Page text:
TO RIDE WITH DEATH GRIP was a skill that I haven’t had much practice of late, for the obvious reason that having your fingers covering the brakes minimizes the chances of running into trees. But with track being so incredibly smooth and most corners being wide open with no sniping apex hiding in the scrubs, using brakes almost felt like cheating. The I-Drive, deliberately set with 50% sag for maximum cornering traction, darted through corners with the precisions of a slot car. It was one of few rare occasions where more travel does not equate to greater performance.

Busily keeping myself preoccupied as I made my way through slower riders, I hadn’t notice that the race leaders were coming up behind, but then the said rider didn’t ask for overtaking room as I was holding a fast line through the pack, and he seemed content to follow. Although whoever behind was a far quicker rider than I am, as he had no trouble sticking to my back tire while I had to muster all I could to hold a fast tight line through turns. A slight mistake from cutting a corner too fine and in a flash, the said rider was through. Sporting the unmistakable RockStar Energy jersey on a Scott, the flying cyclist who just blown by me was none other then the MTB legend Craig Gordon.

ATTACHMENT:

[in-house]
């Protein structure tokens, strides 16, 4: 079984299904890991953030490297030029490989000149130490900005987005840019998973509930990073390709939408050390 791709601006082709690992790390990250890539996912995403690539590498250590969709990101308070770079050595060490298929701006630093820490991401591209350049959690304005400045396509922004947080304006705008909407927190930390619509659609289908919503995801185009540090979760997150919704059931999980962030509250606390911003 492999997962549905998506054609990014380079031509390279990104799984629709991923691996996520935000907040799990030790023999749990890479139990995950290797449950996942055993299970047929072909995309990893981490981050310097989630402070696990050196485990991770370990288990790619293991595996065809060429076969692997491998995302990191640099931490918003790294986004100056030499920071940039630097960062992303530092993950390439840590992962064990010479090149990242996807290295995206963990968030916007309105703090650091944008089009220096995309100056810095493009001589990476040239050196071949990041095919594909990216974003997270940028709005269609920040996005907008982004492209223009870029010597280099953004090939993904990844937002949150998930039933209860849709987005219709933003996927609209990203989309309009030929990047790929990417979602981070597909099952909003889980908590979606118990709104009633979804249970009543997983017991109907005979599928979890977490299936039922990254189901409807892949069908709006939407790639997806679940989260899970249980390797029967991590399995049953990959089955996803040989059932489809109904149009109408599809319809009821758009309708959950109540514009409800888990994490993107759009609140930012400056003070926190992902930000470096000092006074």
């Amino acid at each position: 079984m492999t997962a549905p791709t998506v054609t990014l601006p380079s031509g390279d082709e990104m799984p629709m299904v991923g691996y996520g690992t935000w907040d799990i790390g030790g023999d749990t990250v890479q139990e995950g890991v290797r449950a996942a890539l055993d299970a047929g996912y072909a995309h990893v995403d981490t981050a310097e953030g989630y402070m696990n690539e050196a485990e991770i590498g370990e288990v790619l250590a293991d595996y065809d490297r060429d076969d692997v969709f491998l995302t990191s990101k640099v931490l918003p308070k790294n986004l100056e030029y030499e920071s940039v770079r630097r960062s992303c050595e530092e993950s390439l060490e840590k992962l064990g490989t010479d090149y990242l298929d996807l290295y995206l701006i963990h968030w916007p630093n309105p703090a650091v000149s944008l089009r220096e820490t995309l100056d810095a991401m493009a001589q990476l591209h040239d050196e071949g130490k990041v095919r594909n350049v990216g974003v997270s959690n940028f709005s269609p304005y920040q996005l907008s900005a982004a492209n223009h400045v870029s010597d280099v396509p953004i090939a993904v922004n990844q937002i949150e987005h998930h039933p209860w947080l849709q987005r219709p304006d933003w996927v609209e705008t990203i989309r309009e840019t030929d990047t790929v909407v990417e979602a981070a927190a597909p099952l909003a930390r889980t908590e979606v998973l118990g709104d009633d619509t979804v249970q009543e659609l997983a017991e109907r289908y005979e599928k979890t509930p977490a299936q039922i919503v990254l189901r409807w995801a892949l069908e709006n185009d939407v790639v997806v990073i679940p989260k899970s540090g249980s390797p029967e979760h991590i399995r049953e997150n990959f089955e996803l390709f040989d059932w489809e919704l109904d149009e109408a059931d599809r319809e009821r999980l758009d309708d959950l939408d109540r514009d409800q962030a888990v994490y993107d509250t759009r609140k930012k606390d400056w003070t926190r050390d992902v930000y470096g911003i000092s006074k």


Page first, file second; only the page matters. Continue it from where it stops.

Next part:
Now running behind Craig, I was amazed to see how late he was braking, and how little brake he used when they are needed. Scything past the flotilla of rag tag cyclists log jamming the single tracks, it wasn’t merely that he was a strong rider, but his ability to maintain momentum in unfavorable riding conditions while picking his moment to pass slower riders, just like a sniper picking off his targets, that was the most impressive.

THE FINAL LAPS 22 laps in, at 10:45am Sunday morning, Damien returns from his last lap of this event. “The maths tells you one story, but it’s not quite that simple.” I observed. Although Andrew Wade knew precisely what story the maths told. If our team were to stay in ccontention with others, it was absolutely essential that Stephen heads out and do another lap. Before he set off for his lap, and acutely aware of the difficult task ahead, Andrew said he'll push himself to limit so the team can have a fighting chance to stay in touch with others. Asleep in the caravan and totally unaware of the situation, Stephen was ushered out and very reluctantly waited for Andrew to return from his lap. With less than 10 minutes remaining before the event concludes, doubts were raised that Andrew would make it back in time. In the end, through a superb final lap effort by Andrew Wade, the team managed to fend off 6 other rival teams to retain our position. Through the combined effort of Andrew, Damien, Stephen and myself, and the usual immaculate pre-event preparation by both Andrew and Damien, our endeavours paid off handsomely, in the process rounding off the Monte 24 event as the best 24 hours MTB race meeting that I have ever attended.


Category: Open Class Male x4
Overall Standing: 51th out of 141
Time: 24:55:34